From Weimar to Hollywood
German-Jewish Filmmaking Rediscovered | Online Class
Mondays, April 5–26, 3:00–4:30 pm (PT)
About the Program
Some of the most legendary and acclaimed talents of Hollywood’s Golden Age began their careers in Germany’s first democracy, the Weimar Republic, which lasted from 1918 until 1933. In this class, we’ll survey four notable films to better understand the era and its impact on Jewish filmmakers:
• The Three from the Filling Station (1930)
• The Man in Search of His Murderer (1931)
• Ninotchka (1939)
• The Reckless Moment (1949)
From early transcultural exchanges between Berlin and Los Angeles to the final exodus of Jewish talent under Nazi persecution, the cinematic production of the time reflected the tumultuous lives of German-Jewish artists in both the United States and Europe. Rediscover a cinematic legacy of continuity and crisis that resonates to this day.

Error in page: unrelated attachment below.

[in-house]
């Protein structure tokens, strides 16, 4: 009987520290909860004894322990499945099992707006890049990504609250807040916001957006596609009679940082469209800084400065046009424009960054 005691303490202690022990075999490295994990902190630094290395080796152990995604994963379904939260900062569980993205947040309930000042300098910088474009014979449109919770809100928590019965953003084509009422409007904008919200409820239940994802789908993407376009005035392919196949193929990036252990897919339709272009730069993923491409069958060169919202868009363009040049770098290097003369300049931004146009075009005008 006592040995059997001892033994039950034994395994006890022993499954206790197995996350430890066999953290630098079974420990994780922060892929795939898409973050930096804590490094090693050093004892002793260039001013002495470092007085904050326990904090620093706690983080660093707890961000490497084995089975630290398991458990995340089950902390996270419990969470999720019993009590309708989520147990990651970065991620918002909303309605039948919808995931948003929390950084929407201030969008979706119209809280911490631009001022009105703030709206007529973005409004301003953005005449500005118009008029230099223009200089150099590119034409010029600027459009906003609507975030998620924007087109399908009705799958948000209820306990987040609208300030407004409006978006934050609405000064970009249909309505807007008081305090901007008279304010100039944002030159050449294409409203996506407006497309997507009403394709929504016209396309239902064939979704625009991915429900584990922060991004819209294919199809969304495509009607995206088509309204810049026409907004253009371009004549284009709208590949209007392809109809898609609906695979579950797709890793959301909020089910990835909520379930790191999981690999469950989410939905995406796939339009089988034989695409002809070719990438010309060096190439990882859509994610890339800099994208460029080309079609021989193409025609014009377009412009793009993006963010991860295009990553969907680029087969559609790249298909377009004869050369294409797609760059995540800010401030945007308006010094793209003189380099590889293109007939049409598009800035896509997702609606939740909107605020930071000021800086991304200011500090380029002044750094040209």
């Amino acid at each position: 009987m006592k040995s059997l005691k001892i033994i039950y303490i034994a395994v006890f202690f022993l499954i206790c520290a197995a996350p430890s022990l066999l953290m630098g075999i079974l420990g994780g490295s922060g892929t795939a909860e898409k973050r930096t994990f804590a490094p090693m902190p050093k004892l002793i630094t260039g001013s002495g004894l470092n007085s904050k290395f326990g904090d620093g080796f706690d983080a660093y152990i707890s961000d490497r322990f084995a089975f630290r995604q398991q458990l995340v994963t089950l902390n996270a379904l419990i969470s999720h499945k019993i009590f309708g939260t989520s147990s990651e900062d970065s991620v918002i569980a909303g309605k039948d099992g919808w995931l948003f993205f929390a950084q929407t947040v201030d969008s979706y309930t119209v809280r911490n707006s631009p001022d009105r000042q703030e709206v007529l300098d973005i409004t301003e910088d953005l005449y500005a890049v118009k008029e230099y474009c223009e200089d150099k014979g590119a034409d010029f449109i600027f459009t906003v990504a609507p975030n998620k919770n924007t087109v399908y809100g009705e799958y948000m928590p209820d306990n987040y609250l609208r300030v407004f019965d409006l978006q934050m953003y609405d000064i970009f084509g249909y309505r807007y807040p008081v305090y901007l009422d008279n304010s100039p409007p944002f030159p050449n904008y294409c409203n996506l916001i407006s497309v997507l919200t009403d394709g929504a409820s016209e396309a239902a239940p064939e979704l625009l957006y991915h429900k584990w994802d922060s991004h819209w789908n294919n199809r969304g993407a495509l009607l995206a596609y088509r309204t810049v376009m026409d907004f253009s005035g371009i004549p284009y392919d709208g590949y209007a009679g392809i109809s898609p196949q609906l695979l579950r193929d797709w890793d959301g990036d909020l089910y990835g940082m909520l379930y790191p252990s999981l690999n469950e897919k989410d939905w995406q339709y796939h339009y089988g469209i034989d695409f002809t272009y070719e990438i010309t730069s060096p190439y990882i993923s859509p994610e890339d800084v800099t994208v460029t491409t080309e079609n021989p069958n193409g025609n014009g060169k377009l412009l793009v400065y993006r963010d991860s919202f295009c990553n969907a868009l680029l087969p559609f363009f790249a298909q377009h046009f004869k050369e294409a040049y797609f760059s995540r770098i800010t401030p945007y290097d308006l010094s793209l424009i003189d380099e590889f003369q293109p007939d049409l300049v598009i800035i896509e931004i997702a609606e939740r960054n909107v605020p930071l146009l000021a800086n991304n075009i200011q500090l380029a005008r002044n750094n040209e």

Facilitator: Ben Seyfert UCLA Skirball Fellow in Modern Jewish Culture, is a PhD candidate whose dissertation focuses on the lost films of Late Weimar. He has a personal connection to the topic of German-Jewish émigrés in Hollywood: his family fled Nazi Germany for Los Angeles in the 1930s and 40s. He collaborated with his grandfather, Academy Award–winning documentarian Marcel Ophuls, to publish a book on the topic and bring this family history to the big screen. At UCLA, he has taught classes on émigré artists in Hollywood and the queer culture of Weimar Germany. Seyfert has authored contributions to film history in German, English, and French—most notably Goethe als Literatur-Figur (Wallstein Verlag, 2016) and Rethinking Jewishness in Weimar Cinema (Berghahn Books, 2020).